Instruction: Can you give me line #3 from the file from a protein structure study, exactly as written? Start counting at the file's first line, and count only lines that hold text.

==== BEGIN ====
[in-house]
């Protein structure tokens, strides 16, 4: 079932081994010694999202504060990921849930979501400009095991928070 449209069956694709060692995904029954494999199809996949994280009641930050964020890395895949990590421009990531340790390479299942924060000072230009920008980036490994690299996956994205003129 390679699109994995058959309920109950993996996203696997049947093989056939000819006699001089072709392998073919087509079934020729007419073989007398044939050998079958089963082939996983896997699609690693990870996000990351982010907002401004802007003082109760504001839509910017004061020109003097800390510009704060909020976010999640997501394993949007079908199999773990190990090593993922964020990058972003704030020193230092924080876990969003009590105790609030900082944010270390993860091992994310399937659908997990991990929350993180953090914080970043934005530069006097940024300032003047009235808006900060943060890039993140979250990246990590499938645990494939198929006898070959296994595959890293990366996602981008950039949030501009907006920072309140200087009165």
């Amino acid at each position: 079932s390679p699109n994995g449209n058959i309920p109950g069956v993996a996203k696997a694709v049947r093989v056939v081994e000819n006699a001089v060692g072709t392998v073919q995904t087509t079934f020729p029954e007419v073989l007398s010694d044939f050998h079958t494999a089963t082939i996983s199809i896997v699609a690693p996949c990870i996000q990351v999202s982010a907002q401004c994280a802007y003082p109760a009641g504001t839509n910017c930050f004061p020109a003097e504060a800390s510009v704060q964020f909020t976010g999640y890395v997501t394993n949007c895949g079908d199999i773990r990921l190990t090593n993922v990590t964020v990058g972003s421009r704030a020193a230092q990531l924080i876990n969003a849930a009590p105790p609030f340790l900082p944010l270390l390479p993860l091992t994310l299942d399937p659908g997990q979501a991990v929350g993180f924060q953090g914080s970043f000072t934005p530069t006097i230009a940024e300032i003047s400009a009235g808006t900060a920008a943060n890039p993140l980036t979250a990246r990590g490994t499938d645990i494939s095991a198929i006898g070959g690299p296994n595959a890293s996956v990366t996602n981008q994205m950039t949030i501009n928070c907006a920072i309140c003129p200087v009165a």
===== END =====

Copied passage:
């Amino acid at each position: 079932s390679p699109n994995g449209n058959i309920p109950g069956v993996a996203k696997a694709v049947r093989v056939v081994e000819n006699a001089v060692g072709t392998v073919q995904t087509t079934f020729p029954e007419v073989l007398s010694d044939f050998h079958t494999a089963t082939i996983s199809i896997v699609a690693p996949c990870i996000q990351v999202s982010a907002q401004c994280a802007y003082p109760a009641g504001t839509n910017c930050f004061p020109a003097e504060a800390s510009v704060q964020f909020t976010g999640y890395v997501t394993n949007c895949g079908d199999i773990r990921l190990t090593n993922v990590t964020v990058g972003s421009r704030a020193a230092q990531l924080i876990n969003a849930a009590p105790p609030f340790l900082p944010l270390l390479p993860l091992t994310l299942d399937p659908g997990q979501a991990v929350g993180f924060q953090g914080s970043f000072t934005p530069t006097i230009a940024e300032i003047s400009a009235g808006t900060a920008a943060n890039p993140l980036t979250a990246r990590g490994t499938d645990i494939s095991a198929i006898g070959g690299p296994n595959a890293s996956v990366t996602n981008q994205m950039t949030i501009n928070c907006a920072i309140c003129p200087v009165a």